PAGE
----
Ken Anderson, who along with Tom Brady is the best quarterback not in the Pro Football Hall of Fame, doesn't want to expound on his credentials with the 2021 class set to be unveiled next week without him and with Peyton Manning the day before Brady plays in his 10th Super Bowl.
Instead, Anderson touts his teammate on the 1981 team celebrating the 40th anniversary of his MVP season and the Bengals' first Super Bowl trip.
The late Ken Riley.
"I feel worse for Kenny Riley," Anderson says in the latest Old School Scribe Podcast. "He's got the (fifth) most interceptions in NFL history. If you look at the bulk of his career, they weren't throwing the ball as much as they are now … I believe everyone ahead of him (on the all-time interceptions list) is in.
"He didn't have the opportunities to come up with those numbers. I think that's really a mistake on their part," he says near the end of his 42-minute appearance. "I feel worse for Kenny Riley not having that opportunity to be there in person, but I think he's a really deserving candidate."
Both Anderson, the only man to win back-to-back NFL passing titles in two different decades, and Riley, whose 65 interceptions are most by anyone for one team since the merger, are perennially leading candidates to be nominated for the annual Senior slot for players that retired more than 25 years ago.
The two Kennys not only share the '81 AFC title, but coaching careers. While Riley became the head coach at his alma mater at Florida A&M, Anderson served 17 seasons as an NFL quarterbacks coach in a run that was actually one year longer than his playing career from 1971-86.
At about the 25-minute mark, Old School Scribe delves into why Anderson moved out of broadcasting (getting denied a chance to co-host HBO's big NFL show was a big factor) and into a coaching odyssey that saw him get a Super Bowl ring with the Ben Roethlisberger Steelers.
But he says his run as Boomer Esiason's offensive coordinator with the 1997 Bengals was about as exciting as anything he experienced in coaching.
Anderson racked up more yards (300) and a better passer rating (95.2) in Super Bowl XVI than Roethlisberger (256 yards, 93.2) had in the Super Bowl he got him the ring.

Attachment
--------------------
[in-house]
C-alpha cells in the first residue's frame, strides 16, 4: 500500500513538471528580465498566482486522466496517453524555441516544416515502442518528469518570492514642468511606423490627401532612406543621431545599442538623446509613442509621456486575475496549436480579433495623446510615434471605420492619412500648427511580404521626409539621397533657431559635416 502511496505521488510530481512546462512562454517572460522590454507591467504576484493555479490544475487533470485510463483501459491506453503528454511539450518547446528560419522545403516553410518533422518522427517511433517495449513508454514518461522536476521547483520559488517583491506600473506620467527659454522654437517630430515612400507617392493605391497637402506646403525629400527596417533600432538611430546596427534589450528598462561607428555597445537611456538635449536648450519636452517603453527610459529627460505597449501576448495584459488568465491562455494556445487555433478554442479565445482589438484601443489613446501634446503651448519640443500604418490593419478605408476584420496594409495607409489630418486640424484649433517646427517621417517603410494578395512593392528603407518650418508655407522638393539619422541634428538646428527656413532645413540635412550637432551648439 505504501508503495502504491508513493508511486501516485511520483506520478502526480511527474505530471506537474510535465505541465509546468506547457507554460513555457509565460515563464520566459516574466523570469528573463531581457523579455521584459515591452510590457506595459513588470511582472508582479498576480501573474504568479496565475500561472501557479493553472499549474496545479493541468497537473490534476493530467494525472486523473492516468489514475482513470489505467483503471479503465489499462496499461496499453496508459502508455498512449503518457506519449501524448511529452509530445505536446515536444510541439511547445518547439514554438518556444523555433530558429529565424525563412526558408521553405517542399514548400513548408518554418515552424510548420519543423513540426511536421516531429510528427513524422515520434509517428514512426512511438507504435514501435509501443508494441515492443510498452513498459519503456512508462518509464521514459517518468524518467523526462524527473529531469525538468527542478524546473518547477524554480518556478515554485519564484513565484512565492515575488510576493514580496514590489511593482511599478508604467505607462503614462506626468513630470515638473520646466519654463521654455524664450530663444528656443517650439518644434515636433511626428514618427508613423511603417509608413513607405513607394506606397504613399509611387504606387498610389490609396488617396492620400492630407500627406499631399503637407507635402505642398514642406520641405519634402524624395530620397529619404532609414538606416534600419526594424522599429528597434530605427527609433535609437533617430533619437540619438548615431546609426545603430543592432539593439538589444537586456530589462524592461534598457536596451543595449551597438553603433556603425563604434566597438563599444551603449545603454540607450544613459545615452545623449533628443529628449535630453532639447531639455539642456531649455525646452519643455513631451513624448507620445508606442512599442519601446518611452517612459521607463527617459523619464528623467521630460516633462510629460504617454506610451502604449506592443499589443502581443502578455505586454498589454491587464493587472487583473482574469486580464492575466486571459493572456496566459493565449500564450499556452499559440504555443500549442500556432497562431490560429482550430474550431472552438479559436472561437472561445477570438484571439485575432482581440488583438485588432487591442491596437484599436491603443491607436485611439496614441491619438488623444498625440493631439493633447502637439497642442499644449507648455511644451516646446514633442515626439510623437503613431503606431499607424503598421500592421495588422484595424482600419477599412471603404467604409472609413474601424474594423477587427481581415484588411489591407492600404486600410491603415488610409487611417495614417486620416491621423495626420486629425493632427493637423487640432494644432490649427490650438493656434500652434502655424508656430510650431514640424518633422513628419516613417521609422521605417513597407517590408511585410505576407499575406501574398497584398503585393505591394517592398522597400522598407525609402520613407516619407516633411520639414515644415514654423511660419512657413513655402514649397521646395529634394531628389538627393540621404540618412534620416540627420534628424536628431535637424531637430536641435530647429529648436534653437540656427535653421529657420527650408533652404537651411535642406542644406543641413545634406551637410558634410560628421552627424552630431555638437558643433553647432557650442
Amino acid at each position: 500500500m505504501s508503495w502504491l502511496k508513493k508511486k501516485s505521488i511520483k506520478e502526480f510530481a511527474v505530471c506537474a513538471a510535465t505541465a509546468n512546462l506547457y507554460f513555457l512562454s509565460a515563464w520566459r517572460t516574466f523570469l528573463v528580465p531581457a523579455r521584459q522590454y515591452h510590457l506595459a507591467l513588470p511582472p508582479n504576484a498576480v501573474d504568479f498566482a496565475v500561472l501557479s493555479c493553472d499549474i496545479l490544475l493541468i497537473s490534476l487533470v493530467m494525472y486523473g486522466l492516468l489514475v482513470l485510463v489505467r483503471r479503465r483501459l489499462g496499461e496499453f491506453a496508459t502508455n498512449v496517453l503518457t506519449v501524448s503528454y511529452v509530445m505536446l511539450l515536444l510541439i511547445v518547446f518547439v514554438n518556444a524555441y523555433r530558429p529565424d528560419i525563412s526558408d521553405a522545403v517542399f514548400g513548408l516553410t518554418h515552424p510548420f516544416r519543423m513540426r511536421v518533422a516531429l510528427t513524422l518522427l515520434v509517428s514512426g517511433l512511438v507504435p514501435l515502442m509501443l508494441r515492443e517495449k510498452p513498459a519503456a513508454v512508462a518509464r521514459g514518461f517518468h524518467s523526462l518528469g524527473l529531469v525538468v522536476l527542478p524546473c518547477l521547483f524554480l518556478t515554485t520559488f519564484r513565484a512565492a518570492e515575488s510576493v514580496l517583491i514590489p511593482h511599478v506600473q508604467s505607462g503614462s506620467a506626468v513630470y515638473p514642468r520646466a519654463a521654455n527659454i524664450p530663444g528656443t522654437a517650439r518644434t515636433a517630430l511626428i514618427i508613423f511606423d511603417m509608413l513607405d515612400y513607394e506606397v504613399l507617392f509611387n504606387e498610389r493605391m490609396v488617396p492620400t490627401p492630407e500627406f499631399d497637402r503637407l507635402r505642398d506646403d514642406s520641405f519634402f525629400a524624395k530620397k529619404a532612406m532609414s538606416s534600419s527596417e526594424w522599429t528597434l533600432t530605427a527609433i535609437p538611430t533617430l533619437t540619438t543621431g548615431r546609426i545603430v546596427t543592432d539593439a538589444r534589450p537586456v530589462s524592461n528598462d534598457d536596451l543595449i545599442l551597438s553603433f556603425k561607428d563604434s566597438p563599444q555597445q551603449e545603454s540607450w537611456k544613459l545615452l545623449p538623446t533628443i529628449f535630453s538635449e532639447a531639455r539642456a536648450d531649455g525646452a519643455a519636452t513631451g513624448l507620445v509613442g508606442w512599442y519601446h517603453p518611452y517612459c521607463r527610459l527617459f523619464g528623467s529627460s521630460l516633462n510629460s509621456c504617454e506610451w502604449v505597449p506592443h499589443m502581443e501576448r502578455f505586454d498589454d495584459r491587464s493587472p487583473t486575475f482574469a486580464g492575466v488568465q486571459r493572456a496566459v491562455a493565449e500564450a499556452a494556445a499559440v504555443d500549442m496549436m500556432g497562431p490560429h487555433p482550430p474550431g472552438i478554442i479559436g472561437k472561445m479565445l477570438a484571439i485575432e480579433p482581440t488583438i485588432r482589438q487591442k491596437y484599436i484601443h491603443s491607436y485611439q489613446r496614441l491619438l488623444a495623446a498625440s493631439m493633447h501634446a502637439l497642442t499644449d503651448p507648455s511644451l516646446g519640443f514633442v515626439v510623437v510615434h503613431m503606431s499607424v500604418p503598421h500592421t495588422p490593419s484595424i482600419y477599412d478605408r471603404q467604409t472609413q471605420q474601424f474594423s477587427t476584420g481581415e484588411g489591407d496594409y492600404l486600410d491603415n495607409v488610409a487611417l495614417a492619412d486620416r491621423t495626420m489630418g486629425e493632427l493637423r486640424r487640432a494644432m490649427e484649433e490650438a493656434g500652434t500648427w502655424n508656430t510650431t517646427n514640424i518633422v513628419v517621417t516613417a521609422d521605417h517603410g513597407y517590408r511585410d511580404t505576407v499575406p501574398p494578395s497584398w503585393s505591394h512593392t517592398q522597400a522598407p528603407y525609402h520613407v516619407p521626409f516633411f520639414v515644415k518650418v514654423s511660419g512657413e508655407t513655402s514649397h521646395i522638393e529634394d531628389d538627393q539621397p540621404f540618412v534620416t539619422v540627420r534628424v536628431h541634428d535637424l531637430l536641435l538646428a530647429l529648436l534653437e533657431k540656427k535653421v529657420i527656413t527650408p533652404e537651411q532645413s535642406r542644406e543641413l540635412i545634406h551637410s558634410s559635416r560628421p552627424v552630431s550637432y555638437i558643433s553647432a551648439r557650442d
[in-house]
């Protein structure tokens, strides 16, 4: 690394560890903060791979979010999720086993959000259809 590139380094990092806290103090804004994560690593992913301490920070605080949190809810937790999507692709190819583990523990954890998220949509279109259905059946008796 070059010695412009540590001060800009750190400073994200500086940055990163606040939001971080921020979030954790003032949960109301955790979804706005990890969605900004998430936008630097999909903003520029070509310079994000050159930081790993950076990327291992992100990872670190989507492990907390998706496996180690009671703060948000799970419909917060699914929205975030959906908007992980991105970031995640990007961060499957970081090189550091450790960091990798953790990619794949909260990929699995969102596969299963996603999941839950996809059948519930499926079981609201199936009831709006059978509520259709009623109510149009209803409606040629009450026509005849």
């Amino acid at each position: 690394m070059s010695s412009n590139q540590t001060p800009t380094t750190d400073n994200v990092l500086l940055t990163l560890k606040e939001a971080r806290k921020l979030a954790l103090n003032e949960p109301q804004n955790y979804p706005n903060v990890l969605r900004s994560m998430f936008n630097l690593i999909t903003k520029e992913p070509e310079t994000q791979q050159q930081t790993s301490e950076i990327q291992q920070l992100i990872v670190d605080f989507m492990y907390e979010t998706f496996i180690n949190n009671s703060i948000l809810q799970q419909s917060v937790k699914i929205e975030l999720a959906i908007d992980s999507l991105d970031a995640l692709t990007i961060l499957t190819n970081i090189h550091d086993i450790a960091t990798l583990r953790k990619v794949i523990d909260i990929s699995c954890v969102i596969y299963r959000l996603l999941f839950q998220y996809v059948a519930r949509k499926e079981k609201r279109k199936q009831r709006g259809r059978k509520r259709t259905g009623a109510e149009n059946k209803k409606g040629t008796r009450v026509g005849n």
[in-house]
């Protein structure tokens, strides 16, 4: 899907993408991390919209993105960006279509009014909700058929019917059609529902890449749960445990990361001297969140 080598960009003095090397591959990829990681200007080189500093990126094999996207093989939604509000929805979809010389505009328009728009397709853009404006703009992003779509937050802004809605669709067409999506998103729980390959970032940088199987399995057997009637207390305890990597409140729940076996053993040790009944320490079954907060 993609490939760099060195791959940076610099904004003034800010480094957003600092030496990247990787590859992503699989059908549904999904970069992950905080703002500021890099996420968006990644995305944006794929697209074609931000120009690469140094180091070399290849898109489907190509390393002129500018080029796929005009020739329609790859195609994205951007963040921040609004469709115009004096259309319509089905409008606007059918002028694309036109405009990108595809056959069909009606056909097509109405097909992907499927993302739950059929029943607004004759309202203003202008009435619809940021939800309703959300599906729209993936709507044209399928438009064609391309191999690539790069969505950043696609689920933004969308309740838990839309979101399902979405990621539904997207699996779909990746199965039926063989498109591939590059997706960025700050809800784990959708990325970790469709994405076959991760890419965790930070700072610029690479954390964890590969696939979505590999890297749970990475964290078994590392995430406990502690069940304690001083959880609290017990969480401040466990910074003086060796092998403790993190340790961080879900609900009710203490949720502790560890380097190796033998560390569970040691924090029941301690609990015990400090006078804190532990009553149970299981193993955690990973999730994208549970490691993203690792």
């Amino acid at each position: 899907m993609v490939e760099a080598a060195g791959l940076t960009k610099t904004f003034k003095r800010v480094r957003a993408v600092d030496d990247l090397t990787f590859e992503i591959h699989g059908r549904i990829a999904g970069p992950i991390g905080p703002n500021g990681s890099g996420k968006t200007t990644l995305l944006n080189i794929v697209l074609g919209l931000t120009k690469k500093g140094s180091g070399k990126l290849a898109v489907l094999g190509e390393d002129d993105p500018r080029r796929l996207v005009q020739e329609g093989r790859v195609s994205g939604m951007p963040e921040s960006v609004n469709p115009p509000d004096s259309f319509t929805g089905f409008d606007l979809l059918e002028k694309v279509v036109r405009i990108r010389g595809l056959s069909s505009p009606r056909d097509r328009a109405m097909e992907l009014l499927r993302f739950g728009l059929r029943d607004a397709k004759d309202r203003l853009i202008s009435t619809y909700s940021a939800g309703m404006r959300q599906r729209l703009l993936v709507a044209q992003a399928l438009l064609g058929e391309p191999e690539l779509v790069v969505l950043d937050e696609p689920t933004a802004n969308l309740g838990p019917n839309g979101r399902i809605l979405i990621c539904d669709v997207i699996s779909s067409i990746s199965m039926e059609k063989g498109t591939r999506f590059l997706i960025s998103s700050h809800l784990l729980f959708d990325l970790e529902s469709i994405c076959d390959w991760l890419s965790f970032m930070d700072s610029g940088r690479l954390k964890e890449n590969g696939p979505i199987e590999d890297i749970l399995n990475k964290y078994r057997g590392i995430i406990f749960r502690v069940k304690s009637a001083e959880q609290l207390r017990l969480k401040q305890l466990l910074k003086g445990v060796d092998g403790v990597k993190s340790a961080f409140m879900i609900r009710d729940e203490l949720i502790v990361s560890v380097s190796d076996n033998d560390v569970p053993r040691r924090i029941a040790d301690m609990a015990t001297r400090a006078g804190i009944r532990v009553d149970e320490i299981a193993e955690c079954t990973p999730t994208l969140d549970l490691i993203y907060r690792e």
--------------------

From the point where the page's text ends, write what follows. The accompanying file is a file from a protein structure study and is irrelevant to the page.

"But Ben had a great two-minute drill at the end of the game," Anderson says.
About 30 minutes in, Anderson reflects on scouting Brady in the run-up to the 2000 draft and why he ended up going in the sixth round (he wishes he could find his old notebooks): "The toughest thing to evaluate is what's between a quarterback's ears."
There's only one quarterback that Anderson scouted during his career that he thought was a can't miss and it isn't Brady. So hear why Anderson is rooting for the Buccaneers and it's not because of Brady. He also reiterates what he's been saying about Joe Burrow even before the Bengals drafted him: "I feel like you can't win without a quarterback and we've got our quarterback."
Anderson also coached one of Brady's Super Bowl foes when he was with the Bengals, Chiefs offensive coordinator Eric Bieniemy, and he agrees "he'd do a great job as a head coach."
Other topics Anderson discussed with the Old School Scribe as the NFL heads into Super Bowl week:
- Why players didn't wear gray T-shirts and opted to put towels around their necks when head coach Paul Brown broke down game film. (19 minutes in).
- What happened on the first drive of Super Bowl XVI, when the Bengals reached the 49ers 11 and how a defensive mistake turned into the first of four Bengals turnovers. And why the Bengals didn't try one of Anderson's patented naked bootlegs on San Francisco's decisive goal-line stand. (16 minutes in).
- Why he's hard pressed to think Isaac Curtis isn't the greatest Bengals wide receiver of all-time and when he knew how special Curtis was. (Eight-minute mark).
- More Burrow and how he thinks he'll be mentioned among the best in the league pretty quickly: "Besides all his football attributes, I think his leadership skills are off the charts." (36 minutes in).